Marlene Sanders is founding chair of the board of directors of Women's eNews and an Emmy-winning television correspondent for ABC and CBS News.
We all knew she was ailing and that her house on Glover Street in Sag Harbor was unlikely to ever again be the scene of the glamorous parties she gave in the 1970s and 1980s, corralling all the celebrated she could in her back yard.
But when the news came over the weekend that Betty Friedan had died on her 85th birthday, it was a blow to the heart: the great Joan of Arc of my generation was gone. She had changed America and I went along for the ride.
By the time I read my paperback version of "The Feminine Mystique" in 1964 it was my senior year of college and I was well on my way. Heated arguments with my Midwestern, middle-class parents over my career choice had given way to their grudging acceptance. They were not raising a teacher or a nurse, after all; I was a journalism major and managing editor of Wayne State University's Daily Collegian, hell-bent on a career to rival Brenda Starr's, with or without the Mystery Man.
The book pumped high-octane gas into my resolve. This woman was talking directly to me, even though I didn't need to throw off the shackles of wifery. I needn't take them on at all. And I wasn't crazy and I wasn't alone.
Getting a good first job, however, was something else again. I landed in a fusty women's department on a small Michigan daily where I wrote up bridals and garden features. Not exactly riveting, not exactly what I had in mind. This was the summer of 1964, one year after Friedan's groundbreaking book was published to reviews that ranged from infuriated to befuddled to laudatory.
But in the end, the reviews didn't matter: Friedan had wakened a sleeping generation of women, and millions of them would educate themselves and enter the work force with all the energy of an eruption from Etna.
Proving Ourselves Again and Again
Not that it was easy. Men were resentful, bosses were dubious. We had to prove ourselves time and time again. When I landed a dream job the following year--general assignment reporter--I was the first woman to do so on the Rochester, N.Y., Democrat and Chronicle.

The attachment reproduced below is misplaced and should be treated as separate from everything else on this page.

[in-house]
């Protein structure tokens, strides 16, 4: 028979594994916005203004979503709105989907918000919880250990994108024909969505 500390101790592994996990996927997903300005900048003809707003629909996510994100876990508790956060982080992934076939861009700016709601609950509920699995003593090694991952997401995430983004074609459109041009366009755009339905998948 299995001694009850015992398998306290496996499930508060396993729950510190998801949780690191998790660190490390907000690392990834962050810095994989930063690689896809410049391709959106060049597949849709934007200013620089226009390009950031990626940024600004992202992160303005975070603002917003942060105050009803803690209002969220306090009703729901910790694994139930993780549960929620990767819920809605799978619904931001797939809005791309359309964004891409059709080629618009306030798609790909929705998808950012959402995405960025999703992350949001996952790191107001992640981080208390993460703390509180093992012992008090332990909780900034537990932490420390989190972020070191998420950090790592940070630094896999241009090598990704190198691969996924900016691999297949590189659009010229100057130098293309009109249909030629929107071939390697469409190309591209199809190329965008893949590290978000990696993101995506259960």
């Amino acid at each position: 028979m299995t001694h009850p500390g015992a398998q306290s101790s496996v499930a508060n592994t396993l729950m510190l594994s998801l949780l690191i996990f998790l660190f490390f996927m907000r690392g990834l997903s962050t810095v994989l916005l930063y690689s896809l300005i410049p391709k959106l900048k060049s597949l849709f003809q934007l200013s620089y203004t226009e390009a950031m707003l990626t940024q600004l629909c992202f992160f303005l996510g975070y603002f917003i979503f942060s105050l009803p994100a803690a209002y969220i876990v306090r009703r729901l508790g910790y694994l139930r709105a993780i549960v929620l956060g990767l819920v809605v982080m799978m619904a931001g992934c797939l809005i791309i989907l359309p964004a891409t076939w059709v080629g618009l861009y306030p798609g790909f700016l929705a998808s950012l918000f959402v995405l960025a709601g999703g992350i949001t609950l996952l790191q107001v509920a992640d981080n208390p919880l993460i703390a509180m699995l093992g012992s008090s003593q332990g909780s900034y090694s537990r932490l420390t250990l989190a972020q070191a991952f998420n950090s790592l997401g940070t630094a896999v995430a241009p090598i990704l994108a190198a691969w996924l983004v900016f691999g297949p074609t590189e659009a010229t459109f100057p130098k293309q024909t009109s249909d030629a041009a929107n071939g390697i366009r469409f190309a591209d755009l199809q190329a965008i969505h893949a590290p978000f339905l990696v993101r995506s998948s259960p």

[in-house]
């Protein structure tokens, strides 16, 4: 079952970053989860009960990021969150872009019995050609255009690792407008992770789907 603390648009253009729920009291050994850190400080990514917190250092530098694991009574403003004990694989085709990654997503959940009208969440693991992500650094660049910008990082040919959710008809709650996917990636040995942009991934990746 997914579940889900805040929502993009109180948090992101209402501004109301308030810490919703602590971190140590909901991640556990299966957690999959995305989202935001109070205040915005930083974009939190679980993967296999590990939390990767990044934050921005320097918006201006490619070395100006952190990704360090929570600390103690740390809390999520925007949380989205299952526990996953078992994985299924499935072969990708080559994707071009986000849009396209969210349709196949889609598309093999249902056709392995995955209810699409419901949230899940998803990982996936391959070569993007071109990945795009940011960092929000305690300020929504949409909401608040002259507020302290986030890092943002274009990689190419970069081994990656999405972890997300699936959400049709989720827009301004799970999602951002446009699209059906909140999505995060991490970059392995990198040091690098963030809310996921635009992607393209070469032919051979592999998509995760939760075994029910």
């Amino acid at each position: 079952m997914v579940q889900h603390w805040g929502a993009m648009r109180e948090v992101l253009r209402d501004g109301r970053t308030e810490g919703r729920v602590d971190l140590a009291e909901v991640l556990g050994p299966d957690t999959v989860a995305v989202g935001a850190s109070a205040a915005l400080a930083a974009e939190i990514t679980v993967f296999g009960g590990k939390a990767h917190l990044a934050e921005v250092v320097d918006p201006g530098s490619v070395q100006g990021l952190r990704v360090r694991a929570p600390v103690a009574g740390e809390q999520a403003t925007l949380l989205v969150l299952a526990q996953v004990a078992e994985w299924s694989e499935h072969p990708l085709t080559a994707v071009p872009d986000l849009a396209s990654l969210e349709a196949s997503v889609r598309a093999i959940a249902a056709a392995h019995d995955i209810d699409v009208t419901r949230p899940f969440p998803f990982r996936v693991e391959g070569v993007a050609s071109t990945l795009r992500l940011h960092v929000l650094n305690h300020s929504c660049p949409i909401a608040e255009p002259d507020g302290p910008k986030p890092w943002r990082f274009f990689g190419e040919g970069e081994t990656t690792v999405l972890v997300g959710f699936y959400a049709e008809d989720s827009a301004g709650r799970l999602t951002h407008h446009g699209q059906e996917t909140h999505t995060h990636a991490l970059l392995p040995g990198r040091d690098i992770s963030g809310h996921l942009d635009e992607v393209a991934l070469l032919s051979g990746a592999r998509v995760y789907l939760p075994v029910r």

I wasn't particularly brilliant; I was just aggressive enough and the right woman at the right time. Friedan had pushed open the door and I snuck in. Not so much that all my editors gave me decent assignments; more than the men, I had to make my own way or spend the day on idle.
Five years later, now living in Manhattan, I was a foot soldier among thousands of others on New York's Fifth Avenue the day of the Women's Strike for Equality in 1970. After the march I listened with goose-bumps and glistening eyes in Bryant Park as Mss. Friedan, Steinem, Millet and Abzug delivered passionate oratory. We would overcome.
I would finally meet my heroine when I came to Sag Harbor. A reporter friend on The New York Times who had been invited to one of Betty's summer soirees took me along. With all the august types present, I was shy and hung around at the edges of the party. I was a nobody in a nice dress.
But slowly, I came to know this great personage myself--which is how I always thought of her--and when I wrote "The Best Companies for Women" in 1984, which is a book about just that, I had the nerve to ask her for a quote to put in the press release, which she graciously gave me.
The publication party was attended by many of the women I had interviewed. Friedan, of course, was the star in the room. She came to me and said, they want me to sign your book, what should I do? Sign it, of course, I said. Give them your autograph. I hope I remembered to add: You're the reason this book was even possible.
A Life of Contradictions
But for all she did for women in general, she could be rude to them in person. It was the contradiction of her life that all who knew her talked about. I was the butt of her temperament myself when I helped her produce a forum in Sag Harbor. My job was to do the scut work. The job paid an hourly salary and I needed the money.
She screamed instructions at me over the phone. I would tape record them and try to make sense later of what I was supposed to do. After a couple of months--maybe only weeks but it seemed much longer--of her high-decibel shouting, I quit and was replaced by another, and then another, and another, and another.
The great feminist could also be caught catering to men. Never a beauty, she used her star power to flirt with men. Unless you were really famous yourself, she was more likely to remember your husband's name than yours. But then, she never said to throw out the husband with the housework.
Despite all this, the redeeming qualities seemed to more than even out the score.
Friedan might have been exasperating to some, rude to others, but she was still: Betty Friedan, the mother of the movement, the woman who wrote that book, the sparkplug of feminism's second wave. No personal foible could diminish her achievement. She was unquestionably one of the most important figures of the 20th century. In the Women's Hall of Fame, she ranks right up there with Susan B. Anthony and Elizabeth Cady Stanton.
Dear Betty, thank you for everything. We did overcome. You changed America and, in doing so, you made the life I wanted possible. Not all the work is done yet, in many ways we're still fighting for true equality, but we're much farther along the road than before you woke us up.
Lorraine Dusky's most recent book is "Still Unequal: The Shameful Truth about Women and Justice in America," published in 1996. It carries a blurb by Ms. Friedan on the back cover.
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By Bruce Mutsvairo